A no-luggage day. I ride along the southern bank/slopes of the lake (where I find myself absentmindedly humming the Dambusters tune). It's a big dam - and the hill down to the bottom is, as you might imagine, steep. The Eder cyclepath now follows the eponymous river and wends its way to Fritzlar, a majestic little town full of old, colourful, and often crooked, half-timbered buildings, a whole host of medieval towers, as well as a towering cathedral founded by Bonifatius (Saint Boniface). A medieval paradise really, and I spend a good hour or so soaking it all up. I ride back up to the dam (that hill is steep!) and then along the northern bank before heading down to the peninsula of Scheid. As fortune would have it the ferryman was about to leave but still took me across the lake (thus saving me about 20 but-gusting km over woodland tracks). I wouldn't want to miss dinner at the pension!

River Eder

Edersee: Looking
across to
Waldeck Castle



Town hall

Fritzlar: Bonifatius statue




Fritzlar: The


     Stage 12: Thursday 28 April, Edersee - Bad Laasphe
     ca. 100 km, hilly (1100 meters of climbing)
     Weather: Sunshine, rain showers (all avoided under shelter)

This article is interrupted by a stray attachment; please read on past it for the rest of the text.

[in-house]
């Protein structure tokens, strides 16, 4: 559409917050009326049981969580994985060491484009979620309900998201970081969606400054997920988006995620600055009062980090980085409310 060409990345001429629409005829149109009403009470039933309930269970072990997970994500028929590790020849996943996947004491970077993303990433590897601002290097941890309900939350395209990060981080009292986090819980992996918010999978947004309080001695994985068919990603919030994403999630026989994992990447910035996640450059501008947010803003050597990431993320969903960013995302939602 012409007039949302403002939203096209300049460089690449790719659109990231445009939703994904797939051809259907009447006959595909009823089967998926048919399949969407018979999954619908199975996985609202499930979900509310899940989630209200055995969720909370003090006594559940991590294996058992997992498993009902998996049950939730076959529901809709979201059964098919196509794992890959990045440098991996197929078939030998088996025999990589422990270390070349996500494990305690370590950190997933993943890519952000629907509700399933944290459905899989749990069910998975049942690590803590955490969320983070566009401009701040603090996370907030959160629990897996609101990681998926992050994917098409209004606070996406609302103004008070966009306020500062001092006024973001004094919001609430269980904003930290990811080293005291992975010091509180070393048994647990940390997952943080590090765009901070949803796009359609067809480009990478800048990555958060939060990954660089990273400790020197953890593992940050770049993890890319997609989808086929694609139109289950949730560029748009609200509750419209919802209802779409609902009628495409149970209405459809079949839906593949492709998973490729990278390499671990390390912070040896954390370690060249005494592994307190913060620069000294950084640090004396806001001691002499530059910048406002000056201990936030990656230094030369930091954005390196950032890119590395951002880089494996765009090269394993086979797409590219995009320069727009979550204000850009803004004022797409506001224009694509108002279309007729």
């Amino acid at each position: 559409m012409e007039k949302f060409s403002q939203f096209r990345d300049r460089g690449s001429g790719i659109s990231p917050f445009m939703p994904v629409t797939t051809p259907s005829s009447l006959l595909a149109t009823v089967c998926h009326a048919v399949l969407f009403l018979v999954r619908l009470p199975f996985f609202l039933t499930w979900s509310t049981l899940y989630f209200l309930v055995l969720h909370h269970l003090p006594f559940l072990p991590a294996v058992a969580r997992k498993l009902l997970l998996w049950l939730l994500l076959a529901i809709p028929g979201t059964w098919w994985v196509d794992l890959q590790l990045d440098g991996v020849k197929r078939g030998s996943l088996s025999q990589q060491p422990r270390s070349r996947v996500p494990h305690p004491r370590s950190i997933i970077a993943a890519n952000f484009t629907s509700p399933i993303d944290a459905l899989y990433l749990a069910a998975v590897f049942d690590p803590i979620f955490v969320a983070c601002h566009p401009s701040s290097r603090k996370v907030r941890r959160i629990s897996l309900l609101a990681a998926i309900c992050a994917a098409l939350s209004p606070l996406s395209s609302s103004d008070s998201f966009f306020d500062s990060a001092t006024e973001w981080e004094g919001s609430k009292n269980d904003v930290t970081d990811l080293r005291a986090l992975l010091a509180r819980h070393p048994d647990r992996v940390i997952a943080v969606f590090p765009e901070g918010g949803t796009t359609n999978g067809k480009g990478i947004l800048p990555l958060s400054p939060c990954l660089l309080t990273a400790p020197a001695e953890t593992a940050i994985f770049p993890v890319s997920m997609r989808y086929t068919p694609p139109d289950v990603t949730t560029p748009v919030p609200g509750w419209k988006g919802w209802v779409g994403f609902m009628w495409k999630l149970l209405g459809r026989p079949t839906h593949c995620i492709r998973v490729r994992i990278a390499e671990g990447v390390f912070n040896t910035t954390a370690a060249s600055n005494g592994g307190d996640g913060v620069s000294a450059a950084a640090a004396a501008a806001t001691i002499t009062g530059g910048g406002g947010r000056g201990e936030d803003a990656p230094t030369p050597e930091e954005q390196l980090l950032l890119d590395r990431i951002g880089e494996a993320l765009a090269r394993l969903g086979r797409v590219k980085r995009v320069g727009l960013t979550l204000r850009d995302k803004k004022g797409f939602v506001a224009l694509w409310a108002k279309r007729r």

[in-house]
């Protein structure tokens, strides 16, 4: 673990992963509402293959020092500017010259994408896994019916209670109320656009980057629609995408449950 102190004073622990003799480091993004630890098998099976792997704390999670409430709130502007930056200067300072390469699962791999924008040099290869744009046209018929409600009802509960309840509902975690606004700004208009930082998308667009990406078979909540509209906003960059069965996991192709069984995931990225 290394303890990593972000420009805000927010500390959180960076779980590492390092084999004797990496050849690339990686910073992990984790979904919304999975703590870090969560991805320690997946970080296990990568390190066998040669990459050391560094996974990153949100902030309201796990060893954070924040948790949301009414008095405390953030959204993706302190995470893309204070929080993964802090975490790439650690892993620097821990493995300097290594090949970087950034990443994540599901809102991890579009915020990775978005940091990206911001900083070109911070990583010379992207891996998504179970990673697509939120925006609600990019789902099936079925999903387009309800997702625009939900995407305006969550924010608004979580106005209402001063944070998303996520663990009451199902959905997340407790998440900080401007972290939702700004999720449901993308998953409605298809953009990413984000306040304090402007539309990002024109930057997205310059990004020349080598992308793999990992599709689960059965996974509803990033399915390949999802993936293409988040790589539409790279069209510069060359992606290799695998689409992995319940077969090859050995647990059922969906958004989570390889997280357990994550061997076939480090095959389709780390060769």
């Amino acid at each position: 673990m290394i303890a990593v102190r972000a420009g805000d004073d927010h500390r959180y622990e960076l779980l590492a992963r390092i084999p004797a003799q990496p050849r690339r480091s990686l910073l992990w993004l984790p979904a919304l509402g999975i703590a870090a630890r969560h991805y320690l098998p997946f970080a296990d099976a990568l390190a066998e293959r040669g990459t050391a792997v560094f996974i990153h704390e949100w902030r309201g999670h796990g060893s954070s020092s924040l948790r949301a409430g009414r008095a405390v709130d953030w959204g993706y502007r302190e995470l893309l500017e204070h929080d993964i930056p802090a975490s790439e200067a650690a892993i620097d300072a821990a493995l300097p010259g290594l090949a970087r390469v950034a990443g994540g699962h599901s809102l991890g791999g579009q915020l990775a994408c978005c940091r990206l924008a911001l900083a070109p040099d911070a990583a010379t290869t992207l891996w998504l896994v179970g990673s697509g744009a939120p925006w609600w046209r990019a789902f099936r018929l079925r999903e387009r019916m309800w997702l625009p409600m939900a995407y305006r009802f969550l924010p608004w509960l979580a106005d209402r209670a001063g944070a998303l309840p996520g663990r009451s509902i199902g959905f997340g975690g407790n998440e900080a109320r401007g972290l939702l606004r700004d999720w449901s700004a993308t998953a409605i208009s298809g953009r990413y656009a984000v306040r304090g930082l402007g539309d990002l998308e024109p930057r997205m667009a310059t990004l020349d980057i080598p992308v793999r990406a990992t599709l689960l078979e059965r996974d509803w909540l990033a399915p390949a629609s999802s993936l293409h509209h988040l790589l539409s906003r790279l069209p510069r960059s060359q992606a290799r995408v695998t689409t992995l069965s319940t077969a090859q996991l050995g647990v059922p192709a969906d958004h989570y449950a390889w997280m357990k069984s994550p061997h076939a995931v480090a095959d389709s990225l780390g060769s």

I'm sorry to be leaving this "pension" (German for guest-house with half board). A really intriguing place. Today's plan is to follow the River Eder up to the border with NRW, then cross the hills to the River Lahn. My first stop is at Frankenberg with its famed town hall. And well worth a ride up the steep cobbled hill it is too. Further upriver I pass by Battenberg, which gave its name to a dynasty probably best know to Brits once the English side of the family changed its name to Mountbatten, before seeking refuge in the nick of time from a pending shower. The cycleway is rounded off by 10 km of fresh asphalt that ends abruptly right on the border with the next state. After refeshments in the sun at a cafe, more rain clouds appear, but once again I get to a bus shelter in the nick of time. It's my lucky day - because it slews it down for 15 minutes. Now to find the "R8" - my cyclepath over the hills. Being a major route you'd expect there to be lots of signs. There are none at all. I find the route on my map, and it starts with a very steep road, then come woods and lots of tracks, all diverging uphill in different directions. I just follow my nose and my compass and head up and south. God knows where I was. I suspect somewhere very close to the biggest hill here, the Sackpfeife (which literally translates as "scrotum whistle"). I certainly never found the R8. I did find a fire salamander though. Nearly ran over the poor devil (who was probably only active in daylight because of the very recent rain), with only a quick bunny-hop on my part (a foolish manoeuvre with hindsight, as I was going downhill quite fast) saving his skin. I also managed to find the other side of the hill and come out close to my intended main road, subsequently heading for the town of Biedenkopf for the night. I find the town oppressive and ugly and so ride up the Lahn and over the border into Bad Laasphe. Which turns out to be a very nice old town with an appealing half-timbered inn that is also a private brewery. Which rather sorted out my accommodation problem for the night!